I would preface by saying that I am using Web Forms at my current project because the client insisted. They are paying, they get to make the decisions, end of story.
This is a rant, plain and simple. I don't do those often, but I have too much annoyances lately to not do it.
I have several years of working with Web Forms, in projects of various sizes, I have committed my Sins Against the GridView, and have memorized the page lifecycle, I have walked the path of Page.ProcessRequest, and learnt at a distant monastery about the mysteries of the ViewState, I have studied the intricate play of control's events and the secrets of Data Binding.
I get Web Forms. I know how they work.
I have detailed elsewhere what I don't like about WebForms (trying to be stateful, complex, lying, etc). Today it had gotten to the point when I have given up on trying anymore. This was after we have been hitting, repeatedly, obstacle after obstacle with using Web Forms.
Today we had no less than three such incidents, all of them related to various intricate ways that the whole messy pipeline is working together to create a results that is more complex than the sum of all its parts and the legacy systems on the next door. Today was far from being an exception.
We didn't even try to do anything complex. Take a bunch of objects, bind them to a GridView, rinse-repeat. There was a set of pages that were almost literally forms over data, exactly the use case for WebForms, or so I have thought. In a set of about a dozen pages, with really minor differences between one another, we had at least one serious problem at each page. Invariably it was related to some weird way WebForms expected me to work.
In order to get the data from the request, I need to bind the data again in page load, and in a later event, I need to process it, after the Web Forms engine had magically filled the values from the request. And woe upon you if you dare to mix a data source with a call to this.DataBind(); for you are heretic and deserve to lose the user's input without warning, and only by the grace of the good lord will you be saved.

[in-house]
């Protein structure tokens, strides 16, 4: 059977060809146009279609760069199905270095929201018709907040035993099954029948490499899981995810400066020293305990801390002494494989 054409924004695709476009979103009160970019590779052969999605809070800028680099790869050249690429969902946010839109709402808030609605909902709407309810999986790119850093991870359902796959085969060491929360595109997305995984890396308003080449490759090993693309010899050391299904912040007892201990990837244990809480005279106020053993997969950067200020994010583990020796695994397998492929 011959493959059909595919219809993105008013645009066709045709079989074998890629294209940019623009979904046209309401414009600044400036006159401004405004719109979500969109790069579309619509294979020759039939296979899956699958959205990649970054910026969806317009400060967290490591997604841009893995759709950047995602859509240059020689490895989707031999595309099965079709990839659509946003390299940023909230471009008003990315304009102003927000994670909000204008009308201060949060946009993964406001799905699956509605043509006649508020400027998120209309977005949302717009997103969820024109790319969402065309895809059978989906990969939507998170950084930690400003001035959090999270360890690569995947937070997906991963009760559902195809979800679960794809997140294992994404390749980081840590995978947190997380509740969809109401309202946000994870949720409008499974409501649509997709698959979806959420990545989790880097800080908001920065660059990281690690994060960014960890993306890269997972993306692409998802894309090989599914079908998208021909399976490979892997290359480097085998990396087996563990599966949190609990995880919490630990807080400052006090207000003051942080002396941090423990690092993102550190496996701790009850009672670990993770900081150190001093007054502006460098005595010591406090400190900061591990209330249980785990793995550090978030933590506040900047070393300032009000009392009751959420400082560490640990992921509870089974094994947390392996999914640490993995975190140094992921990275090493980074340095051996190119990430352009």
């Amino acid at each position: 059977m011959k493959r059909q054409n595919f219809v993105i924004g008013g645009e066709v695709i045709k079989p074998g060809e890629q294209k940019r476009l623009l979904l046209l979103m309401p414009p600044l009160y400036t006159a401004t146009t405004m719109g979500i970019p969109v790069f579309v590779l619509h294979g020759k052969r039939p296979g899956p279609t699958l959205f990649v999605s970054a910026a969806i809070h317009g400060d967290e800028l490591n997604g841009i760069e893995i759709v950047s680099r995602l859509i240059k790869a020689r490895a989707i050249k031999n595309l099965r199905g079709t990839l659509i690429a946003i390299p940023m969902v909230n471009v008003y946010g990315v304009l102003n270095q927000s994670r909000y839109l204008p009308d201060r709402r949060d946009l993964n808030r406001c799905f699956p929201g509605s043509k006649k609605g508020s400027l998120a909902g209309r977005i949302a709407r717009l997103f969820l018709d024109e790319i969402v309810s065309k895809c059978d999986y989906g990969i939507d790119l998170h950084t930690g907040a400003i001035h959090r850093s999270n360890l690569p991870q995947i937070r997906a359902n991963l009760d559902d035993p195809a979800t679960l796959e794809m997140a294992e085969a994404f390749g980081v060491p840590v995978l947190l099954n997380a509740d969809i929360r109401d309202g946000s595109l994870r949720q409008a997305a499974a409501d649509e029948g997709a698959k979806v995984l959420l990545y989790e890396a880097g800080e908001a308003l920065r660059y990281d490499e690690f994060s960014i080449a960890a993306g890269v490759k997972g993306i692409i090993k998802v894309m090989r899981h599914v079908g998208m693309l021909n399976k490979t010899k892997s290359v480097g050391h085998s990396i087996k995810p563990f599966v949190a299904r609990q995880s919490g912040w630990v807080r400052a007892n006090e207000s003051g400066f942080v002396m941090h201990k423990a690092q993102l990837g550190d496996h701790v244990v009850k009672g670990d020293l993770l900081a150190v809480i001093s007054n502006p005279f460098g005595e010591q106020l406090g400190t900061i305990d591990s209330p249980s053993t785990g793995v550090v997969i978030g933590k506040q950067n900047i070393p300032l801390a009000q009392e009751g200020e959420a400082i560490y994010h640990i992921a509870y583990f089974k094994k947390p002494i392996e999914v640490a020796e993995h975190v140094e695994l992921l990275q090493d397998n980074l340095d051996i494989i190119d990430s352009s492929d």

At one point today I resorted to an http handler and a set of calls to Response.Writer(), because that was easier than trying to get the functionality from the WebForms engine.
At this point, I feel like I am trying to build on top of a house of cards, with the slightest movement will send everything crumbling down. I found a bug that was totally my fault today, and we had about five minutes of hilarity about finally finding something that we could easily fix. While this is a very instructive in terms of knowing how the internals of the WebForms engine works, it is a complete waste of time otherwise. When I need to be absolutely aware, at all times, about all the implications of what is going on all around me, I can't really do anything at all.
I have learned my lessons from past projects, thou shall not try to be smart with the WebForms framework, it will be smart right back at you and bit you in the ass. I am not trying to do anything smart here. I am literally scaling down everything that I do on the UI layer to the set of what is wholly approved and blessed by Microsoft. I am not even trying to workaround technical limitation, I am just trying to build working software.
At this point, I am more willing to debug Dynamic Proxy's IL generation engine than my pages, because at least with Dynamic Proxy, I have some control over what is going on, hard as it may be. The WebForms engine gives the illusion of control, but it does things in completely arbitrary ways, contrary to the principal of least surprised and common sense.
I am sick of it.